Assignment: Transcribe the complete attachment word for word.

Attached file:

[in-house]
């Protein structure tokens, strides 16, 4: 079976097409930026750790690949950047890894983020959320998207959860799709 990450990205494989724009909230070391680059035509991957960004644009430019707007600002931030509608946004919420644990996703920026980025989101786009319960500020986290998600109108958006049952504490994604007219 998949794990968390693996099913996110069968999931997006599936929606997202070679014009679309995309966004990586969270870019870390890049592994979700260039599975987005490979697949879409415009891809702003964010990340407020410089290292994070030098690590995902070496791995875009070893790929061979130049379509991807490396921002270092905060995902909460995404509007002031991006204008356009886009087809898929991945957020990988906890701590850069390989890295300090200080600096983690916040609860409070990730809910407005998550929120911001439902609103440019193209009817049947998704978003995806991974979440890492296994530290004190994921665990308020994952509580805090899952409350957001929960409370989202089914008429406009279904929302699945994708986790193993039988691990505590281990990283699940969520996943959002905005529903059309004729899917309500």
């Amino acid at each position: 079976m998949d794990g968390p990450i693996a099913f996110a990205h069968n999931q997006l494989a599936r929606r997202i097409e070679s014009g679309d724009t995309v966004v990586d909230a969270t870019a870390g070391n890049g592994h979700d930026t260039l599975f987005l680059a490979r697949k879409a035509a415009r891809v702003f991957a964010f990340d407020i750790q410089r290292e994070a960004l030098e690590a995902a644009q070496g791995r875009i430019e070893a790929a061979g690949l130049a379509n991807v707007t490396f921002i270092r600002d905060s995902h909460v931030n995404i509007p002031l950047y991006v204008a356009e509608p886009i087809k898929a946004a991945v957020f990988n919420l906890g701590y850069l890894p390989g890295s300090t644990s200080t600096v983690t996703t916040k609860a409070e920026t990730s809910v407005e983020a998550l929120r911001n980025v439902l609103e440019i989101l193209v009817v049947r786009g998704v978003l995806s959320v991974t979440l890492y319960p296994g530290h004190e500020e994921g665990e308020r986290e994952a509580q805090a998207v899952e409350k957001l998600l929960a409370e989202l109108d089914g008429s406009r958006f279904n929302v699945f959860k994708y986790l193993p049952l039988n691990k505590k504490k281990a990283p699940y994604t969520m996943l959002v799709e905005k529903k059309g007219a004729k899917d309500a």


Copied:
[in-house]
């Protein structure tokens, strides 16, 4: 079976097409930026750790690949950047890894983020959320998207959860799709 990450990205494989724009909230070391680059035509991957960004644009430019707007600002931030509608946004919420644990996703920026980025989101786009319960500020986290998600109108958006049952504490994604007219 998949794990968390693996099913996110069968999931997006599936929606997202070679014009679309995309966004990586969270870019870390890049592994979700260039599975987005490979697949879409415009891809702003964010990340407020410089290292994070030098690590995902070496791995875009070893790929061979130049379509991807490396921002270092905060995902909460995404509007002031991006204008356009886009087809898929991945957020990988906890701590850069390989890295300090200080600096983690916040609860409070990730809910407005998550929120911001439902609103440019193209009817049947998704978003995806991974979440890492296994530290004190994921665990308020994952509580805090899952409350957001929960409370989202089914008429406009279904929302699945994708986790193993039988691990505590281990990283699940969520996943959002905005529903059309004729899917309500």
């Amino acid at each position: 079976m998949d794990g968390p990450i693996a099913f996110a990205h069968n999931q997006l494989a599936r929606r997202i097409e070679s014009g679309d724009t995309v966004v990586d909230a969270t870019a870390g070391n890049g592994h979700d930026t260039l599975f987005l680059a490979r697949k879409a035509a415009r891809v702003f991957a964010f990340d407020i750790q410089r290292e994070a960004l030098e690590a995902a644009q070496g791995r875009i430019e070893a790929a061979g690949l130049a379509n991807v707007t490396f921002i270092r600002d905060s995902h909460v931030n995404i509007p002031l950047y991006v204008a356009e509608p886009i087809k898929a946004a991945v957020f990988n919420l906890g701590y850069l890894p390989g890295s300090t644990s200080t600096v983690t996703t916040k609860a409070e920026t990730s809910v407005e983020a998550l929120r911001n980025v439902l609103e440019i989101l193209v009817v049947r786009g998704v978003l995806s959320v991974t979440l890492y319960p296994g530290h004190e500020e994921g665990e308020r986290e994952a509580q805090a998207v899952e409350k957001l998600l929960a409370e989202l109108d089914g008429s406009r958006f279904n929302v699945f959860k994708y986790l193993p049952l039988n691990k505590k504490k281990a990283p699940y994604t969520m996943l959002v799709e905005k529903k059309g007219a004729k899917d309500a």